In case there was any doubt that Windows Vista’s days are numbered, it didn’t take long for the installed base of Windows 7 users to pass its older sibling.
According to the latest figures from Web analytics firm Net Applications, by the end of July, Microsoft’s (NASDAQ: MSFT) Windows 7 was used by more people than Windows Vista.
After three and a half years on the market, Windows Vista holds 14.34 percent of the operating system market compared to 14.46 percent for Windows 7, which received its consumer debut at the end of October 2009, some nine months ago.
A week and a half ago, in announcing the company’s fiscal year 2010 financials, Microsoft officials said they have now sold 175 million licenses for Windows 7.
The new figures may help PC decision makers make up their minds when and if to migrate from earlier versions of Windows to Microsoft’s latest and greatest.
Vista’s share of the operating system market has declined from 18.55 percent in November 2009, the first full month that Windows 7 was for sale to consumers — a fall over nine months of 4.21 percent.
Over the same time frame, Windows 7 use rose from 4 percent to 14.46, adding 10.46 percentage points.
Still, the leader remains Windows XP, which holds 61.87 percent user share, underlining Microsoft CEO Steve Ballmer’s mantra that the company’s toughest competitor when it comes out with a new product is the previous version of the same product.
In this case, of course, the nine-year-old XP is the version that came out previous to Vista, which in turn was pre-empted by Windows 7.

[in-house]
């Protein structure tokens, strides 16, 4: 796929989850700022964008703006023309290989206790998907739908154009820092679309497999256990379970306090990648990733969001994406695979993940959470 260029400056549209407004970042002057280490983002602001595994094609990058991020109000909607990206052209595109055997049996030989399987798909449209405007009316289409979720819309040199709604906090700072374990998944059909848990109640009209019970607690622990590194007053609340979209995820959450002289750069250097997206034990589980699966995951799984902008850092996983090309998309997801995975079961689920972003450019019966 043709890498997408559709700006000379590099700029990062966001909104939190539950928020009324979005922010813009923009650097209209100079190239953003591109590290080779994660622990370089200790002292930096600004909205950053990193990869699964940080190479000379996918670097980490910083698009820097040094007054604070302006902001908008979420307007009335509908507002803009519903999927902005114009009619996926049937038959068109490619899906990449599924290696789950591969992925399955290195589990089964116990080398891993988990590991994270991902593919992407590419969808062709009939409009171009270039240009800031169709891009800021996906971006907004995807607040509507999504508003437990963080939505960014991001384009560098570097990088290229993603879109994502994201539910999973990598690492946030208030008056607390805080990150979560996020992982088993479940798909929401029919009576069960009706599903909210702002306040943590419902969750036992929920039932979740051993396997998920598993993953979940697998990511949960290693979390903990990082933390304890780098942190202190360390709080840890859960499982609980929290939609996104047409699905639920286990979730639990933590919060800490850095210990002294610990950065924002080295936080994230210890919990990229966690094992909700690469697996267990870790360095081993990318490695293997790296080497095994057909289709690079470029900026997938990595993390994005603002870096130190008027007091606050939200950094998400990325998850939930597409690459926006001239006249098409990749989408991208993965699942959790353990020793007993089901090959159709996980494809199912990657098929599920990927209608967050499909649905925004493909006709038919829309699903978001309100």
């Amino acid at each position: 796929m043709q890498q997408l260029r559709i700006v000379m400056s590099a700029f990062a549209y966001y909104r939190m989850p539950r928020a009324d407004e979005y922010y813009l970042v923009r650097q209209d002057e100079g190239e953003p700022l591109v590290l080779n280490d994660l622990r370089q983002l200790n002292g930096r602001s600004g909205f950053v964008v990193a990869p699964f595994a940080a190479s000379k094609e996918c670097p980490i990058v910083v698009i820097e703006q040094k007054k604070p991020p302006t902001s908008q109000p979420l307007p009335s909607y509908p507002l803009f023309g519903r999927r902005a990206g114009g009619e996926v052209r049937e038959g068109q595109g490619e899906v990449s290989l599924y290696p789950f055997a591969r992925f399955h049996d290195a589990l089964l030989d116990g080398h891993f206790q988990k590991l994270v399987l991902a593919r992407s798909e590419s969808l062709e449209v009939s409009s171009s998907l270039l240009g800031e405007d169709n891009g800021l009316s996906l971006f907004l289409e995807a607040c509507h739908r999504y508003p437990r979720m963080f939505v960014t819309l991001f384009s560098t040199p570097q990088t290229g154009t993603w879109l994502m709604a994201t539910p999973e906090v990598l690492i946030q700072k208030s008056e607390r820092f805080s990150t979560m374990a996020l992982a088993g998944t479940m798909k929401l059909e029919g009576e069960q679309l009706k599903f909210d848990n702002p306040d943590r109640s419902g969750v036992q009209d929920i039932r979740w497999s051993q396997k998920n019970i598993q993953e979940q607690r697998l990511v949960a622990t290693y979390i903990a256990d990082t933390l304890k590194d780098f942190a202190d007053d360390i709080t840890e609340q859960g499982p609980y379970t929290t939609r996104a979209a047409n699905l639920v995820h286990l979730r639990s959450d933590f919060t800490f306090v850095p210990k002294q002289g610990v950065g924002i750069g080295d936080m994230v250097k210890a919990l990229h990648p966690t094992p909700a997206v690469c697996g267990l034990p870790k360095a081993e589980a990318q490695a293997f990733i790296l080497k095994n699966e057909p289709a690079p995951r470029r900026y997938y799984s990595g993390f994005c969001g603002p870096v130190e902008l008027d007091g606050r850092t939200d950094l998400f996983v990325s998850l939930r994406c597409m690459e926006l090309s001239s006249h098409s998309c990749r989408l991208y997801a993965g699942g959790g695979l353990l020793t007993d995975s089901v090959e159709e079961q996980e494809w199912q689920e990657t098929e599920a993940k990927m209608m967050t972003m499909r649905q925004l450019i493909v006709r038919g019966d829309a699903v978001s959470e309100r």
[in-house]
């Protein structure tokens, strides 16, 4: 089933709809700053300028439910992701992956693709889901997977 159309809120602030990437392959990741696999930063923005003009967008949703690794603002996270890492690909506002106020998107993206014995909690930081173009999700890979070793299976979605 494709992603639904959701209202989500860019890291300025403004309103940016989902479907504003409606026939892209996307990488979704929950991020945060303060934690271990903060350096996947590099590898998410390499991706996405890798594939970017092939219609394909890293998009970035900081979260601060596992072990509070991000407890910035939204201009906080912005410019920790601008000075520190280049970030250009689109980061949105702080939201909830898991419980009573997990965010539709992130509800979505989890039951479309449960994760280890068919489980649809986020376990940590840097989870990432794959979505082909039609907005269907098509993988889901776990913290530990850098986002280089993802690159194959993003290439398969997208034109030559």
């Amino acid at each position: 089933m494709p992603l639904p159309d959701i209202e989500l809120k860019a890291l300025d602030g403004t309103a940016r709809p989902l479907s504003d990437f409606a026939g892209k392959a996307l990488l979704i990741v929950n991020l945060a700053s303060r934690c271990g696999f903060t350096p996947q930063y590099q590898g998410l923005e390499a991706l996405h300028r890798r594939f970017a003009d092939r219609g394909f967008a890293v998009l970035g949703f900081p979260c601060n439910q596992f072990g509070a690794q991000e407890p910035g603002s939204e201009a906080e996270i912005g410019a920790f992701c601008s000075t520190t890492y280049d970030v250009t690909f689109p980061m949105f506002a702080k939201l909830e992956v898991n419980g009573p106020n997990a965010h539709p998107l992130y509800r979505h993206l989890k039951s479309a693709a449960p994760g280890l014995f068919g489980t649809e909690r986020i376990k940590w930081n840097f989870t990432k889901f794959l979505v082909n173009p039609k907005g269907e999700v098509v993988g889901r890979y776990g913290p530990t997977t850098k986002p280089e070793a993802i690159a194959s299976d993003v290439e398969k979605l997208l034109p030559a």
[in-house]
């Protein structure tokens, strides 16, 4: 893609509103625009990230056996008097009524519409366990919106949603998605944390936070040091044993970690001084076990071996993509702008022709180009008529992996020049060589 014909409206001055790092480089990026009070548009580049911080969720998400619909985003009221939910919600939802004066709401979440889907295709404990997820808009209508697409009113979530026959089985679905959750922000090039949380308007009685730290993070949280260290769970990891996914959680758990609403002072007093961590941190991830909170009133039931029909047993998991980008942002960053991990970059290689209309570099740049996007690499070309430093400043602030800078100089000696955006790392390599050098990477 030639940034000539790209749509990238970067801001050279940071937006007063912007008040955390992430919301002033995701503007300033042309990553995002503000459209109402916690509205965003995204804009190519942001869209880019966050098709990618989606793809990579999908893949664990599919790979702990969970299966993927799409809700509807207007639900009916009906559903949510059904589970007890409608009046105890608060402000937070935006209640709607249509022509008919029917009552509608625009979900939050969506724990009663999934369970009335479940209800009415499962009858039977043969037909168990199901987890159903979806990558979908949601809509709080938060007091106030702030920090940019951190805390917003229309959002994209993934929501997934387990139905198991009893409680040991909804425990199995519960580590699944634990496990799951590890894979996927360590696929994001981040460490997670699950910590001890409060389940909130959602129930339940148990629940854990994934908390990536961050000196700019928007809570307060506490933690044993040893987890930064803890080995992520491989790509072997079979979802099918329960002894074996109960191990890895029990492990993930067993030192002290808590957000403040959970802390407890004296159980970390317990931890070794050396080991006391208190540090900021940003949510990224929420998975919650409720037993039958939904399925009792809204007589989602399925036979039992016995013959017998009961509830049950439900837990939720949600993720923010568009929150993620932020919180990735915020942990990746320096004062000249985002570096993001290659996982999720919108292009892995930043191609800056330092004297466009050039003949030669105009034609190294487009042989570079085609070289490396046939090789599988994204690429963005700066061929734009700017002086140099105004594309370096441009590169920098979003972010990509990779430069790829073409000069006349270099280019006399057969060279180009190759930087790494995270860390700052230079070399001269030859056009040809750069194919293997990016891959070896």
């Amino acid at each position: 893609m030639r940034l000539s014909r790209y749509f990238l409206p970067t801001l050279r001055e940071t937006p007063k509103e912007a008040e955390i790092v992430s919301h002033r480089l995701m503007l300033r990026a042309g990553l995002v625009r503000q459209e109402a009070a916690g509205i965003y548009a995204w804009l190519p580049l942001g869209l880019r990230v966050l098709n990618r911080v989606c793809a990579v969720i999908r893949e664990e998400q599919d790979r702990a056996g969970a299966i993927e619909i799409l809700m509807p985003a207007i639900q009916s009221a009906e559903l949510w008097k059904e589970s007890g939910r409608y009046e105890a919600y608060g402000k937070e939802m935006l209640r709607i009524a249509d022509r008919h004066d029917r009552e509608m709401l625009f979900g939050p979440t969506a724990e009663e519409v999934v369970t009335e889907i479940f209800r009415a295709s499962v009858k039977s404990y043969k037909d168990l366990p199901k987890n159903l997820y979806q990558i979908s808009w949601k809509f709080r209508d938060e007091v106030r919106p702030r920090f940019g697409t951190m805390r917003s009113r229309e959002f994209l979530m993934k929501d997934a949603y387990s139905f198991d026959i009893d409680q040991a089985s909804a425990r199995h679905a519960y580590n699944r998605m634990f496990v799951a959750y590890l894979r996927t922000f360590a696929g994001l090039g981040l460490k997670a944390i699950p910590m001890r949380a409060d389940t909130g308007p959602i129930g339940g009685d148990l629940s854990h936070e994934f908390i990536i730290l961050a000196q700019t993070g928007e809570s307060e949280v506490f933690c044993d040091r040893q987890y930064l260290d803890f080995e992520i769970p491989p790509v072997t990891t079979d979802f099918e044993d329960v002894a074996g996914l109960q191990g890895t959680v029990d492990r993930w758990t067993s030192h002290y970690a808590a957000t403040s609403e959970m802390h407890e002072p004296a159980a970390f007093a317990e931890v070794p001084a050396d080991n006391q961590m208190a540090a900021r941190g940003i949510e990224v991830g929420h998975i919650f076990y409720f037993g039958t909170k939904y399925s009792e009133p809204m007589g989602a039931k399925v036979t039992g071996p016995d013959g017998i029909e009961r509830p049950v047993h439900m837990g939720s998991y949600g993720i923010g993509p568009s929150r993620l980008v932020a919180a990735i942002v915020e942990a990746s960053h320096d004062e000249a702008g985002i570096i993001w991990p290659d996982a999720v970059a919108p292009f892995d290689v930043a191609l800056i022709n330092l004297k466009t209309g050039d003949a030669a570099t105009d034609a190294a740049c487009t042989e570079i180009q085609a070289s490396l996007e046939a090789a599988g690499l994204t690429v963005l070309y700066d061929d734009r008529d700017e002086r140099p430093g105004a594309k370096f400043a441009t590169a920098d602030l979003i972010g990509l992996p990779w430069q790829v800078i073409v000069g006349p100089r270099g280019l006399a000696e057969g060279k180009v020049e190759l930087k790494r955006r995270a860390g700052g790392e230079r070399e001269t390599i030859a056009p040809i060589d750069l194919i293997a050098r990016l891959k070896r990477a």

However, XP’s share hasn’t exactly plummeted since Windows 7 went on sale.
In November, XP use was at 69.05 percent of all operating system usage. By the end of July, though, it had only lost 7.18 percent.
That steadfastness on the part of XP users may start to buckle soon, however, because in mid-July Microsoft stopped providing support to Windows XP Service Pack 2 (SP2), by far the most popular release of XP.
Microsoft will continue to support XP SP3 until April 2014 but, by then the operating system will be 13 years old — virtually an antique in the dog-years-world of high tech.
Of course, Microsoft has been pushing corporate PC decision makers to upgrade their systems from XP to Windows 7 since before the new system shipped.
Internet Explorer rebounds?
In the meantime, Microsoft is touting Net Applications’ July data on browser usage as a turnaround of sorts for Internet Explorer (IE) which has been on the decline for several years. Perhaps a soft landing is a better term.
IE share had fallen to its lowest level yet in May, when it held 59.75 percent share. In June, those figures started back up, if marginally, reaching 60.32 percent usage share.
For July, that grew to 60.74 percent — only 0.98 percent up from May, but still somewhat of a reversal of fortunes. The driver, according to Microsoft, has been the expanding use of IE8, which shipped in March 2009.
“Most interesting is the fact that Internet Explorer 8 continues to be the fastest growing browser with a 0.98 percent increase worldwide in July — and now represents more than 30 percent of browser usage worldwide,” Ryan Gavin, senior director of IE business and marketing, said in a post to the Exploring IE blog Sunday.
Stuart J. Johnston is a contributing writer at InternetNews.com, the news service of Internet.com, the network for technology professionals. Follow him on Twitter @stuartj1000.